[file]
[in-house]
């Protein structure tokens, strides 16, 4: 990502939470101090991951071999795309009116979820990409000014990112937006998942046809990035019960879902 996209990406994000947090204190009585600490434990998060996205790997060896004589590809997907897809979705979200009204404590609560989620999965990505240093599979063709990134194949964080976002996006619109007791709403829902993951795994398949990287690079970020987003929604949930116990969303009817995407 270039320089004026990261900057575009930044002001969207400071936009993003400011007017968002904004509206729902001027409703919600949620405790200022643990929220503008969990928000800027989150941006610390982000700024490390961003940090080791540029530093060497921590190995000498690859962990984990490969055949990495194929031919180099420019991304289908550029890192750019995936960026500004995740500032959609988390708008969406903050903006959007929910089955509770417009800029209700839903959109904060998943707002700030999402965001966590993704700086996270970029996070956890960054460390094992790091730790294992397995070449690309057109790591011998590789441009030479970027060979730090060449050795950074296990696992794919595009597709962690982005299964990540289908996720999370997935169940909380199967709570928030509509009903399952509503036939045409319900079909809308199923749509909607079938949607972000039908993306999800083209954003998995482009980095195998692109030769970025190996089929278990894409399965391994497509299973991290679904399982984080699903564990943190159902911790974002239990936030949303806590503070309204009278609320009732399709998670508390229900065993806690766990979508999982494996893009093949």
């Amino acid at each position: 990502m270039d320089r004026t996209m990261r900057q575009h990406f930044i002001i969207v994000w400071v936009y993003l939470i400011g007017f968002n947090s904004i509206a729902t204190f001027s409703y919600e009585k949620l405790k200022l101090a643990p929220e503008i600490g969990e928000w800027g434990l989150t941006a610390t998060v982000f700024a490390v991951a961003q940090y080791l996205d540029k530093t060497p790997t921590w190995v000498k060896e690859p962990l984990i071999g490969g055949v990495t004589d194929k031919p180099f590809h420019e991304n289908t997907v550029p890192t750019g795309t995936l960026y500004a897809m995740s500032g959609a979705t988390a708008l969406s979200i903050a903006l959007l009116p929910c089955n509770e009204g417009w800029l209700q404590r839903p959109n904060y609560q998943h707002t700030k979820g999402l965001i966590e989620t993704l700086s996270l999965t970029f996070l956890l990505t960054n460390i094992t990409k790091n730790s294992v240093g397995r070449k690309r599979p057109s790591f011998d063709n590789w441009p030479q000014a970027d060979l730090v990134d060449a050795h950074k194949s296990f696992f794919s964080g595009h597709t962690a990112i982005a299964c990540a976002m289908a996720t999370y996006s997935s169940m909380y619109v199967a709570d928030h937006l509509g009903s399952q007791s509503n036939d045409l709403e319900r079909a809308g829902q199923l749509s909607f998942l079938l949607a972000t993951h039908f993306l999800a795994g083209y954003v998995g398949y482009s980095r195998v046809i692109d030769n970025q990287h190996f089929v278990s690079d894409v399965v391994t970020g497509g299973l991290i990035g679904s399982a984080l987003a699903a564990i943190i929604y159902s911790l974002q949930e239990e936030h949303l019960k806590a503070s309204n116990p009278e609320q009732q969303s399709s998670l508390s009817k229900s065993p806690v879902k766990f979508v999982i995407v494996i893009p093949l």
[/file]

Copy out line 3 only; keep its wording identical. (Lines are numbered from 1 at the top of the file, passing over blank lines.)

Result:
């Amino acid at each position: 990502m270039d320089r004026t996209m990261r900057q575009h990406f930044i002001i969207v994000w400071v936009y993003l939470i400011g007017f968002n947090s904004i509206a729902t204190f001027s409703y919600e009585k949620l405790k200022l101090a643990p929220e503008i600490g969990e928000w800027g434990l989150t941006a610390t998060v982000f700024a490390v991951a961003q940090y080791l996205d540029k530093t060497p790997t921590w190995v000498k060896e690859p962990l984990i071999g490969g055949v990495t004589d194929k031919p180099f590809h420019e991304n289908t997907v550029p890192t750019g795309t995936l960026y500004a897809m995740s500032g959609a979705t988390a708008l969406s979200i903050a903006l959007l009116p929910c089955n509770e009204g417009w800029l209700q404590r839903p959109n904060y609560q998943h707002t700030k979820g999402l965001i966590e989620t993704l700086s996270l999965t970029f996070l956890l990505t960054n460390i094992t990409k790091n730790s294992v240093g397995r070449k690309r599979p057109s790591f011998d063709n590789w441009p030479q000014a970027d060979l730090v990134d060449a050795h950074k194949s296990f696992f794919s964080g595009h597709t962690a990112i982005a299964c990540a976002m289908a996720t999370y996006s997935s169940m909380y619109v199967a709570d928030h937006l509509g009903s399952q007791s509503n036939d045409l709403e319900r079909a809308g829902q199923l749509s909607f998942l079938l949607a972000t993951h039908f993306l999800a795994g083209y954003v998995g398949y482009s980095r195998v046809i692109d030769n970025q990287h190996f089929v278990s690079d894409v399965v391994t970020g497509g299973l991290i990035g679904s399982a984080l987003a699903a564990i943190i929604y159902s911790l974002q949930e239990e936030h949303l019960k806590a503070s309204n116990p009278e609320q009732q969303s399709s998670l508390s009817k229900s065993p806690v879902k766990f979508v999982i995407v494996i893009p093949l």